Clinical Oncology

[The role of artifi cial intelligence in precision medicine]

MESKÓ Bertalan1

FEBRUARY 20, 2019

Clinical Oncology - 2019;6(01)

[The essence of practicing medicine has been obtaining as much data about the patient’s health or disease as possible and making decisions based on that. Physicians have had to rely on their experience, judgement, and problem-solving skills while using rudimentary tools and limited resources. With the cultural transformation called digital health, disruptive technologies have started to make advanced methods available not only to medical professionals but also to their patients. These technologies such as genomics, biotechnology, wearable sensors, or artifi cial intelligence (AI) are gradually leading to three major directions. They have been (1) making patients the point-of-care; (2) created a vast amount of data that require advanced analytics; and (3) made the foundation of precision medicine. Instead of developing treatments for populations and making the same medical decisions based on a few similar physical characteristics among patients, medicine has shifted toward prevention, personalization, and precision. In this shift and cultural transformation, AI is the key technology that can bring this opportunity to everyday practice.]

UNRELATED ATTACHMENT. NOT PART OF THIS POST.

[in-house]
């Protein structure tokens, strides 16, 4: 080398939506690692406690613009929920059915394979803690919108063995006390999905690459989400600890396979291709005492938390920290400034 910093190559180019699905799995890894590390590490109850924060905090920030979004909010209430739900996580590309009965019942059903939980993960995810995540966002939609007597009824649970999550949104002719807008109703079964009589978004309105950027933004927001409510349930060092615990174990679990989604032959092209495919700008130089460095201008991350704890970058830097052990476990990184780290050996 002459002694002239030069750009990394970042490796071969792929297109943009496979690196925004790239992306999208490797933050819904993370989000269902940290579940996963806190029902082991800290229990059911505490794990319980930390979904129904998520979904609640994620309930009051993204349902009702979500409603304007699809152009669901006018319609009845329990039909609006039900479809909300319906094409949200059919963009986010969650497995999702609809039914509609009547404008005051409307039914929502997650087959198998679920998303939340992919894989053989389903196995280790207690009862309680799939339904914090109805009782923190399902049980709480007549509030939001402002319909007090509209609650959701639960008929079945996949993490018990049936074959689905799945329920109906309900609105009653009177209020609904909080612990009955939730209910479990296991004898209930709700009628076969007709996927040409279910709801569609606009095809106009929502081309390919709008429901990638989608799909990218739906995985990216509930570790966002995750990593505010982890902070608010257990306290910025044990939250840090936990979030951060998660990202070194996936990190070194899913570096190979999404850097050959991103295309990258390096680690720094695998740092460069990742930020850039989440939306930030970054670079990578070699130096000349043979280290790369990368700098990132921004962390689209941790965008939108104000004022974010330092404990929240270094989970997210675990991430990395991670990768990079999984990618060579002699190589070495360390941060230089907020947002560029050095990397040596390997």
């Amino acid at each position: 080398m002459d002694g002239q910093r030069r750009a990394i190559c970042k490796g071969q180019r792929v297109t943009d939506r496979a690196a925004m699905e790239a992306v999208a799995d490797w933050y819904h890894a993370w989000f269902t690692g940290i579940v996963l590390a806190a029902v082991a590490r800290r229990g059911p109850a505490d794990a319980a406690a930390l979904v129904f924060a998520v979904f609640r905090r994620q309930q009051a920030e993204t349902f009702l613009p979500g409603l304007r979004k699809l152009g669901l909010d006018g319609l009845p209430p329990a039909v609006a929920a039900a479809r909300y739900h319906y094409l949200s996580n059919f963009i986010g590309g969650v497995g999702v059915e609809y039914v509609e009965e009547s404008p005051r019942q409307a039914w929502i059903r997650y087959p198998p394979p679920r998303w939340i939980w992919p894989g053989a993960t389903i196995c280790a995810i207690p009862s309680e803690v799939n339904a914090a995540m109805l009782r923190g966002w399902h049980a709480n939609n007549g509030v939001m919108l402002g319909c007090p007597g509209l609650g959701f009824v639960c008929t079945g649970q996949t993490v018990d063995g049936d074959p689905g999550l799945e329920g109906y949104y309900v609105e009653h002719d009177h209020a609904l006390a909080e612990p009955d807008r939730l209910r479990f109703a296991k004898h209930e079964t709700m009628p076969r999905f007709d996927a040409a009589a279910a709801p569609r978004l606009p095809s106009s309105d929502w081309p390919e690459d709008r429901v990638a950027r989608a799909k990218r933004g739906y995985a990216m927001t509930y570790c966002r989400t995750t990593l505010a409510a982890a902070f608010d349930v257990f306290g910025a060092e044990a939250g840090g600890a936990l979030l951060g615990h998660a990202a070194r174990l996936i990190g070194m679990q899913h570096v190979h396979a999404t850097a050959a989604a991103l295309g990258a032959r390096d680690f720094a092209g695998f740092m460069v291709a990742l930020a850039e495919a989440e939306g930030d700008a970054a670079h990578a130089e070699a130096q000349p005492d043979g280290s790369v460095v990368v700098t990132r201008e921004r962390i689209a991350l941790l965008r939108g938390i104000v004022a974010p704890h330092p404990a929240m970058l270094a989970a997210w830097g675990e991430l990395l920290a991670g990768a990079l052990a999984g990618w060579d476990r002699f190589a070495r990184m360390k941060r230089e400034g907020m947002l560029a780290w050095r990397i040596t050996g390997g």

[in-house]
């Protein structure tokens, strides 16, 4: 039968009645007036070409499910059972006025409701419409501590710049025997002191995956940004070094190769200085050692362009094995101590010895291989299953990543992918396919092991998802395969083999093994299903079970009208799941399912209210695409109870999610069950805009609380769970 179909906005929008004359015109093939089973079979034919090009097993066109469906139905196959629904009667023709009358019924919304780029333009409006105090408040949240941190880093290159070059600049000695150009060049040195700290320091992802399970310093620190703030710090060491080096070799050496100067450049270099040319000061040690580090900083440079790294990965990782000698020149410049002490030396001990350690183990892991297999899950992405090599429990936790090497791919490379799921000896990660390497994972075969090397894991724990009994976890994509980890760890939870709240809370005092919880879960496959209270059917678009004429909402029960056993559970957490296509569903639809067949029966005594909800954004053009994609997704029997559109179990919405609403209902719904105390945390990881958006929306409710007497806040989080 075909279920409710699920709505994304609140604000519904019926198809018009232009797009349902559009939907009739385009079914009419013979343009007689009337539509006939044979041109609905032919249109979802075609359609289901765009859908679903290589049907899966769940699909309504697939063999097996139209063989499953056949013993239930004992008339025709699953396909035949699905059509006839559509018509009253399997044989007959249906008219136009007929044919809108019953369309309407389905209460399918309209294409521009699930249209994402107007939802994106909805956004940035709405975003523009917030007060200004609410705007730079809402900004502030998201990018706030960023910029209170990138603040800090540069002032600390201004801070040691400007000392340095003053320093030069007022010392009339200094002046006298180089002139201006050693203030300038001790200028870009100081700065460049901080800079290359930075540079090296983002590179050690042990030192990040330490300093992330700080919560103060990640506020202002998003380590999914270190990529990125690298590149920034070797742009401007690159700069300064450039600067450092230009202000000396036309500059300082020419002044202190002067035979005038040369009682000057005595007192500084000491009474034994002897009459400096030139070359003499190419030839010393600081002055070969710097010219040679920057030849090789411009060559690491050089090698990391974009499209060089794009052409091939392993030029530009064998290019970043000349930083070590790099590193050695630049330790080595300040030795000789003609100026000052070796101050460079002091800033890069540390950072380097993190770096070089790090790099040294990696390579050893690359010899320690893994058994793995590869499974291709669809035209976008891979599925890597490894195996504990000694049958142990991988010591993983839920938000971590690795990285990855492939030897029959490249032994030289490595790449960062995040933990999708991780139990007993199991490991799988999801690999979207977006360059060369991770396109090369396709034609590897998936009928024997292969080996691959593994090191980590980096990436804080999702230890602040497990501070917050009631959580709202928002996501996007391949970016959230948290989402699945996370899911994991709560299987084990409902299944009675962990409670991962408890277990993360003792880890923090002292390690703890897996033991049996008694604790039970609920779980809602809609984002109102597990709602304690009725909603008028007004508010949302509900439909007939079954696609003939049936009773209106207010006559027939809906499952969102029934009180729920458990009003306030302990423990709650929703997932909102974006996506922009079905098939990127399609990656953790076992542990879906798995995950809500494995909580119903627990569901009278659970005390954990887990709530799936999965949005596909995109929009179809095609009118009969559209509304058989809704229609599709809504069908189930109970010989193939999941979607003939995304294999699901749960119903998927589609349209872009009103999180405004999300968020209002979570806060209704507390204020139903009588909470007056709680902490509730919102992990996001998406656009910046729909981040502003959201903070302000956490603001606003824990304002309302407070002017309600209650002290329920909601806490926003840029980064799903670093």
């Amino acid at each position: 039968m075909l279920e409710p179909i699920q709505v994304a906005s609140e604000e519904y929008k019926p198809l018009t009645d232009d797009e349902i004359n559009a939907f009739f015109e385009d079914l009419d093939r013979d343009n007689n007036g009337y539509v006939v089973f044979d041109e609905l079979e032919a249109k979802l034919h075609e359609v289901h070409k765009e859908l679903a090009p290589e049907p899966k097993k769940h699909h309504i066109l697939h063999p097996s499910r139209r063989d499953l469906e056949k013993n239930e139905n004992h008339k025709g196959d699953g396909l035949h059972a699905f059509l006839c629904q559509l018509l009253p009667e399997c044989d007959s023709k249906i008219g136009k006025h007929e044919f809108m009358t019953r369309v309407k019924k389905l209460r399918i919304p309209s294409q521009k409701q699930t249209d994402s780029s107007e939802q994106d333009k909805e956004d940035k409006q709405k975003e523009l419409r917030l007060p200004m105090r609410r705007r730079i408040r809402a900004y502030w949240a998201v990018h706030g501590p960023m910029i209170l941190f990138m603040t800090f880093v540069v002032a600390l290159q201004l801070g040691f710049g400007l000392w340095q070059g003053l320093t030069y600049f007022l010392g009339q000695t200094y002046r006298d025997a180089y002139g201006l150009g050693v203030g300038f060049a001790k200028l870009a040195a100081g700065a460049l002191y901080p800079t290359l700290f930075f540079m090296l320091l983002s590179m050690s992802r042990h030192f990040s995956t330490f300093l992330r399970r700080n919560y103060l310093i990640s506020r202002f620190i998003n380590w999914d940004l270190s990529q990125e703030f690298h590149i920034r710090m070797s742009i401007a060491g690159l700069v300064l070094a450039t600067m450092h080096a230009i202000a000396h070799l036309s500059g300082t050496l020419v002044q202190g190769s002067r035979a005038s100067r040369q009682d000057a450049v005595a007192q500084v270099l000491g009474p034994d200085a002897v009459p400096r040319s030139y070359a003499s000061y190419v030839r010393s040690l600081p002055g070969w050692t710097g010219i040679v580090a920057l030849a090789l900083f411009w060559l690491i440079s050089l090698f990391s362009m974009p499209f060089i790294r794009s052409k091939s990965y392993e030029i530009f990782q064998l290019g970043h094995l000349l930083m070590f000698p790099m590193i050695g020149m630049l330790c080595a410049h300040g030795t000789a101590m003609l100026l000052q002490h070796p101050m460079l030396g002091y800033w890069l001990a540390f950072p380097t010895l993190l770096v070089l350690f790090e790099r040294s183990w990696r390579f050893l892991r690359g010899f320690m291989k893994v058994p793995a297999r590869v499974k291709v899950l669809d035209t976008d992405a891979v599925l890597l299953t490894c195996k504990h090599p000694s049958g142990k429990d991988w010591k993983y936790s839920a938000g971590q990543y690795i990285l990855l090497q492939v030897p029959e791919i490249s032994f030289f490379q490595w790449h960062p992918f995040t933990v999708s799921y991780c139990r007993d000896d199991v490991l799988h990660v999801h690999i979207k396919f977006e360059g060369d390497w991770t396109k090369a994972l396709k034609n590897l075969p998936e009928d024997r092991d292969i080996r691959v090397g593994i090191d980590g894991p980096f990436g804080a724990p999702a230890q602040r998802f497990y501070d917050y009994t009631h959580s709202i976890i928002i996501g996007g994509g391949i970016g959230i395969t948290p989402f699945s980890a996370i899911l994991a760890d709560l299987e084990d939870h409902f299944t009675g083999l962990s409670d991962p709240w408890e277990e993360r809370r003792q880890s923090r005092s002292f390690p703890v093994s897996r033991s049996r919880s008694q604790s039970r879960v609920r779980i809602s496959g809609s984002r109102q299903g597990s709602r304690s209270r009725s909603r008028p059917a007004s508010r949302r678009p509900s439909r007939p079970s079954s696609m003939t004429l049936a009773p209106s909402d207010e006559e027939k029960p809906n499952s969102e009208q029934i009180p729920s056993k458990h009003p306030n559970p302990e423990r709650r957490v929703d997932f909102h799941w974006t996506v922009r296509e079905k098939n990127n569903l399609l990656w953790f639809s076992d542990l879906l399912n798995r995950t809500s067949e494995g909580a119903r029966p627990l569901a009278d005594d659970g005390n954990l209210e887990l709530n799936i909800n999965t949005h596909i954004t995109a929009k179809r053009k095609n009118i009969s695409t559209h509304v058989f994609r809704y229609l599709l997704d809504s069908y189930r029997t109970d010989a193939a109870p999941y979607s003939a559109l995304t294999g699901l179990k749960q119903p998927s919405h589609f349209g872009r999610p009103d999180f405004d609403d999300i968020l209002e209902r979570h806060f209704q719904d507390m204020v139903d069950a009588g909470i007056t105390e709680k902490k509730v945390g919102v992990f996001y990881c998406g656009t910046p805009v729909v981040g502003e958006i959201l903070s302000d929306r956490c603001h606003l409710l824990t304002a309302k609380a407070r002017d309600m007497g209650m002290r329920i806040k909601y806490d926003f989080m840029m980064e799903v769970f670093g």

AFFILIATIONS

  1. The Medical Futurist Institute, Semmelweis Egyetem, Magatartástudományi Intézet, Budapest

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